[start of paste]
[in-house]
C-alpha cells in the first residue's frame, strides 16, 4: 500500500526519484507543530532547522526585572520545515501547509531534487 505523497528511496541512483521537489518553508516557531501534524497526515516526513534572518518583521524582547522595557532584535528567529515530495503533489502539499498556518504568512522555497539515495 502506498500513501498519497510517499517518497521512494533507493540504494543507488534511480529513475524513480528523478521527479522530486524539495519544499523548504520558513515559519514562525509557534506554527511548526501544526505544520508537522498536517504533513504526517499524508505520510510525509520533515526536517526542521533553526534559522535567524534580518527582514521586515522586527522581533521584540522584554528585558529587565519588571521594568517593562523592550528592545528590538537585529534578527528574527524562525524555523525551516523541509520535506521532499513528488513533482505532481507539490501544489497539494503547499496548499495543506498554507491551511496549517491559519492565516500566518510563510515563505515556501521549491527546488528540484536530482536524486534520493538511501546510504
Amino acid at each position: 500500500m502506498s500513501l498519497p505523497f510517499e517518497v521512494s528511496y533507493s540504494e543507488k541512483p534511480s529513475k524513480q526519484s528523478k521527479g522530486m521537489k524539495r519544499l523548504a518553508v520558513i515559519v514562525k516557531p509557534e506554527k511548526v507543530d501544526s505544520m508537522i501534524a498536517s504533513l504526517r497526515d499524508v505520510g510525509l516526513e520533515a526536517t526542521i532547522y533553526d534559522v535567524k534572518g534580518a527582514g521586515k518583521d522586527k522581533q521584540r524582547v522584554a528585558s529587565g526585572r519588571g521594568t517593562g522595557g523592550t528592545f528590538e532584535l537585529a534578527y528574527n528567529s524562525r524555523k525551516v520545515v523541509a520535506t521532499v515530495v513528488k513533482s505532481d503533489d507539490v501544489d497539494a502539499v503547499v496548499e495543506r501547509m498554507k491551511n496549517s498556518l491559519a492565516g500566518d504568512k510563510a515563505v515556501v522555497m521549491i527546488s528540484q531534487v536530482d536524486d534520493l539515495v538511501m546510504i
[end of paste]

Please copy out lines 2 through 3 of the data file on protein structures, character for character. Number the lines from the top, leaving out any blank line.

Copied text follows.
C-alpha cells in the first residue's frame, strides 16, 4: 500500500526519484507543530532547522526585572520545515501547509531534487 505523497528511496541512483521537489518553508516557531501534524497526515516526513534572518518583521524582547522595557532584535528567529515530495503533489502539499498556518504568512522555497539515495 502506498500513501498519497510517499517518497521512494533507493540504494543507488534511480529513475524513480528523478521527479522530486524539495519544499523548504520558513515559519514562525509557534506554527511548526501544526505544520508537522498536517504533513504526517499524508505520510510525509520533515526536517526542521533553526534559522535567524534580518527582514521586515522586527522581533521584540522584554528585558529587565519588571521594568517593562523592550528592545528590538537585529534578527528574527524562525524555523525551516523541509520535506521532499513528488513533482505532481507539490501544489497539494503547499496548499495543506498554507491551511496549517491559519492565516500566518510563510515563505515556501521549491527546488528540484536530482536524486534520493538511501546510504
Amino acid at each position: 500500500m502506498s500513501l498519497p505523497f510517499e517518497v521512494s528511496y533507493s540504494e543507488k541512483p534511480s529513475k524513480q526519484s528523478k521527479g522530486m521537489k524539495r519544499l523548504a518553508v520558513i515559519v514562525k516557531p509557534e506554527k511548526v507543530d501544526s505544520m508537522i501534524a498536517s504533513l504526517r497526515d499524508v505520510g510525509l516526513e520533515a526536517t526542521i532547522y533553526d534559522v535567524k534572518g534580518a527582514g521586515k518583521d522586527k522581533q521584540r524582547v522584554a528585558s529587565g526585572r519588571g521594568t517593562g522595557g523592550t528592545f528590538e532584535l537585529a534578527y528574527n528567529s524562525r524555523k525551516v520545515v523541509a520535506t521532499v515530495v513528488k513533482s505532481d503533489d507539490v501544489d497539494a502539499v503547499v496548499e495543506r501547509m498554507k491551511n496549517s498556518l491559519a492565516g500566518d504568512k510563510a515563505v515556501v522555497m521549491i527546488s528540484q531534487v536530482d536524486d534520493l539515495v538511501m546510504i